• Less fat across the elbow and other joints

Ulnar neuropathy in the wrist region

  • Tumors
  • Lumps on joints or tendons of the wrist (ganglionic cysts)
  • Blunt injuries
  • Abnormal artery
  • Unknown reasons

Who is at Risk?

The following risk factors increase the chances of developing ulnar neuropathy :

  • Advancing age
  • Being male
  • Cigarette smoking
  • Being very thin
  • Overuse of forearm and hands
  • Sporting activities
  • Occupational hazards

Diagnosis of Ulnar Neuropathy

The signs and symptoms of ulnar neuropathy are indicative of the condition but further investigation is necessary. A neurological examination will help localize the symptoms to the ulnar nerve. This should be followed up with further tests.

Lab tests

Ulnar neuropathy is classified as a type of peripheral neuropathy (resulting from damage to the peripheral nerves). Blood samples are tested in patients with peripheral neuropathies as it can be associated with various other diseases apart from injury and mechanical compression. These lab tests may include a complete blood count (CBC), fasting blood glucose, hemoglobin levels, functions of kidney and thyroid, and presence of HIV and hepatitis  test.

Imaging studies

An ultrasound can be performed to detect the point of compression, tumors, cysts, swelling, and other structural changes around the ulnar nerve. A magnetic resonance imaging (MRI scan) can detect the differences between a normal and a compressed nerve. Other reasons for ulnar neuropathy like osteoarthritis, inflammation of lining of joints (synovitis), or tumors, can also be seen with MRI.

Nerve conduction velocity (NCV) tests

This test measures the speed of the signal across ulnar nerve. For this, electrodes are placed over a muscle of hand and the tendons of ring and small fingers. If ulnar nerve is compressed, damaged or injured in one hand, the speed of signal across the ulnar nerve will be different in affected and unaffected arms.

Electromyography (EMG)

This technique records the electrical activity produced by muscles of hand. A needle-like electrode is put in the muscle tissue through the skin. The electrical activities of muscles at rest and when moving, are recorded. Abnormal activities might indicate ulnar nerve damage.


A small sample of nerve tissue can be collected for microscopic examination. Histological studies can reveal nerve swelling, loss of myelin (demyelination), and inflammation in and around the ulnar nerve. This is not a frequently conducted procedure.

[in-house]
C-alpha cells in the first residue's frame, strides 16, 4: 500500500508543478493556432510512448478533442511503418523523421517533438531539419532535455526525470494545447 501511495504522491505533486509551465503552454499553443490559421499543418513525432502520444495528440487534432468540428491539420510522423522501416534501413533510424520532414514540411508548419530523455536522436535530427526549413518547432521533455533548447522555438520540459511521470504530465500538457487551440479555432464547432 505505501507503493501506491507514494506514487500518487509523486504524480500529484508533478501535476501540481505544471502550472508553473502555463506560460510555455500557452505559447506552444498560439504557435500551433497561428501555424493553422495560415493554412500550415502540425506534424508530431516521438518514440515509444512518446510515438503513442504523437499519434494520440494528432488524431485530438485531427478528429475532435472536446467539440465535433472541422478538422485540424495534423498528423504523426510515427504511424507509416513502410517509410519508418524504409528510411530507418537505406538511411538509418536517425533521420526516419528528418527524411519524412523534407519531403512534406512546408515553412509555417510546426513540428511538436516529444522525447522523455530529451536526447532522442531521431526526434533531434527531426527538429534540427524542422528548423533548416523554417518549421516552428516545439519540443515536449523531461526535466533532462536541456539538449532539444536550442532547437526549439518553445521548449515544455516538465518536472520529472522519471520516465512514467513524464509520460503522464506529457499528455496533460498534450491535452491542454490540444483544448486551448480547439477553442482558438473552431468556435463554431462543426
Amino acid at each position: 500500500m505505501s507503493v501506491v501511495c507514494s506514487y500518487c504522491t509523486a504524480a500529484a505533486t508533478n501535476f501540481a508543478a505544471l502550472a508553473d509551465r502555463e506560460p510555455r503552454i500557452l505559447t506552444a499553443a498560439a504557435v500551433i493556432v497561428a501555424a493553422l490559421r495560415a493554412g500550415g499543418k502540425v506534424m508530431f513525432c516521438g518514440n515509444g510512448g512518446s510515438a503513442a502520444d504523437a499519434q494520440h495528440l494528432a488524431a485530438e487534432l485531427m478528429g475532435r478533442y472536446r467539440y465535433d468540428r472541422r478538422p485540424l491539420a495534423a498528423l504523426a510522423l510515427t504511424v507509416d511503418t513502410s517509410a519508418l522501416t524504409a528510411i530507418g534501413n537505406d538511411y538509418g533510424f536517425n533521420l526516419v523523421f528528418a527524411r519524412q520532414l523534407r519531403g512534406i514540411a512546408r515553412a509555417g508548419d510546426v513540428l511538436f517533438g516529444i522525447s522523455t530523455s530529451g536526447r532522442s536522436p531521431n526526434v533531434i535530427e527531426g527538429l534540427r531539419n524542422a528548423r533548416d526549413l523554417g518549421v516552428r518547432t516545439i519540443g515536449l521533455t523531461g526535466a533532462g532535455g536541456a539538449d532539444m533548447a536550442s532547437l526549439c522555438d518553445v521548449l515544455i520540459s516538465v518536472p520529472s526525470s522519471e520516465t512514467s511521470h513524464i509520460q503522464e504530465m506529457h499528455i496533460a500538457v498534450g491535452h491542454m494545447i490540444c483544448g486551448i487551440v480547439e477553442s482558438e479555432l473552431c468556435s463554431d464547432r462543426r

Ulnar Neuropathy Treatment

Treatment aims at removing pressure from the ulnar nerve. Underlying diseases like diabetes mellitus should be treated first and ulnar neuropathy may then resolve, or the symptoms may at the very least ease significantly provided that there is no permanent damage.


Various pain relievers may be recommended to ease the pain or other uncomfortable sensations. These include :

  • Non-steroidal anti-inflammatory drugs (NSAIDs)
  • Tricyclic anti-depressants (amitriptyline, nortriptyline, desipramine)
  • Anticonvulsants (pregabalin, gabapentin, carbamazepine, lamotrigine, phenytoin).
  • Narcotics (morphine) are prescribed in severe cases.

Physical therapy

Physical therapy aims at relieving pressure on the nerve through manual techniques. It can also help improve grip strength and provide symptomatic relief. A range of different modalities can be used by physical therapists to ease pain. Use of splints and cushions improve the effects of pressure. Occupational therapy and rehabilitation programs are useful in assisting the patient to live and work with the condition.


Surgery is recommended to severe cases, with increasing muscle weakness. Surgery is considered only in patients who do not improve with medication and physical therapy.

  • In medial epicondylectomy, the joint end of a bone above epicondyle (bony ridge-like structure) is removed. This allows more room for ulnar nerve.
  • In some patients, flexor carpi ulnaris (FCU) muscle of the forearm is released, which removes pressure from the ulnar nerve.
  • For ulnar neuropathy at the elbow, the nerve may also be moved from behind the medial epicondyle to in front of it. This prevents the nerve from getting caught on the bony ridge and stretching while bending the elbow.
  • Surgery is also performed on patients who have ulnar nerve entrapped in Guyon canal.